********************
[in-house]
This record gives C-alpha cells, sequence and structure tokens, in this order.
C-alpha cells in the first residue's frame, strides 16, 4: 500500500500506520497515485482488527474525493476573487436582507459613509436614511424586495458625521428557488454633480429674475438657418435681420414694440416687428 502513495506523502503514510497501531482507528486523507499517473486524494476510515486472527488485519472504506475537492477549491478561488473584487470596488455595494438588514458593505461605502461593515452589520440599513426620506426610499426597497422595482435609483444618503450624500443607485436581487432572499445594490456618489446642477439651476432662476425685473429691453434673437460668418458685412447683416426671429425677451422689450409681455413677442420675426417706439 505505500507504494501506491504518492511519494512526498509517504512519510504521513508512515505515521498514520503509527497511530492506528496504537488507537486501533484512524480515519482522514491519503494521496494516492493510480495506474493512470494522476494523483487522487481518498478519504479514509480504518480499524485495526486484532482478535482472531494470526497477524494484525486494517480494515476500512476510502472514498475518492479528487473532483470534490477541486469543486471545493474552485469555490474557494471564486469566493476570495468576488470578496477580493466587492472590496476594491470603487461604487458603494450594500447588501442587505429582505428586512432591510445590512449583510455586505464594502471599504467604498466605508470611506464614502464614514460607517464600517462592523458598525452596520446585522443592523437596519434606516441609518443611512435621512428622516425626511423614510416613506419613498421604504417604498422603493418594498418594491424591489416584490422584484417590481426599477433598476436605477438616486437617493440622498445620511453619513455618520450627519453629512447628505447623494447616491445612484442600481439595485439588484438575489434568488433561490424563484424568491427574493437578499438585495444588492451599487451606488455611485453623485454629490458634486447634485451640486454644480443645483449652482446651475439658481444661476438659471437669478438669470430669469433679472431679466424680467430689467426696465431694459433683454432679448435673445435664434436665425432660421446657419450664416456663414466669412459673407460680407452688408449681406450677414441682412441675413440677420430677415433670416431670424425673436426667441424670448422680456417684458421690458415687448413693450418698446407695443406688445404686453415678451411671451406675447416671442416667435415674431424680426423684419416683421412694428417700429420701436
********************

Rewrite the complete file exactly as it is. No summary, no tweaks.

[in-house]
This record gives C-alpha cells, sequence and structure tokens, in this order.
C-alpha cells in the first residue's frame, strides 16, 4: 500500500500506520497515485482488527474525493476573487436582507459613509436614511424586495458625521428557488454633480429674475438657418435681420414694440416687428 502513495506523502503514510497501531482507528486523507499517473486524494476510515486472527488485519472504506475537492477549491478561488473584487470596488455595494438588514458593505461605502461593515452589520440599513426620506426610499426597497422595482435609483444618503450624500443607485436581487432572499445594490456618489446642477439651476432662476425685473429691453434673437460668418458685412447683416426671429425677451422689450409681455413677442420675426417706439 505505500507504494501506491504518492511519494512526498509517504512519510504521513508512515505515521498514520503509527497511530492506528496504537488507537486501533484512524480515519482522514491519503494521496494516492493510480495506474493512470494522476494523483487522487481518498478519504479514509480504518480499524485495526486484532482478535482472531494470526497477524494484525486494517480494515476500512476510502472514498475518492479528487473532483470534490477541486469543486471545493474552485469555490474557494471564486469566493476570495468576488470578496477580493466587492472590496476594491470603487461604487458603494450594500447588501442587505429582505428586512432591510445590512449583510455586505464594502471599504467604498466605508470611506464614502464614514460607517464600517462592523458598525452596520446585522443592523437596519434606516441609518443611512435621512428622516425626511423614510416613506419613498421604504417604498422603493418594498418594491424591489416584490422584484417590481426599477433598476436605477438616486437617493440622498445620511453619513455618520450627519453629512447628505447623494447616491445612484442600481439595485439588484438575489434568488433561490424563484424568491427574493437578499438585495444588492451599487451606488455611485453623485454629490458634486447634485451640486454644480443645483449652482446651475439658481444661476438659471437669478438669470430669469433679472431679466424680467430689467426696465431694459433683454432679448435673445435664434436665425432660421446657419450664416456663414466669412459673407460680407452688408449681406450677414441682412441675413440677420430677415433670416431670424425673436426667441424670448422680456417684458421690458415687448413693450418698446407695443406688445404686453415678451411671451406675447416671442416667435415674431424680426423684419416683421412694428417700429420701436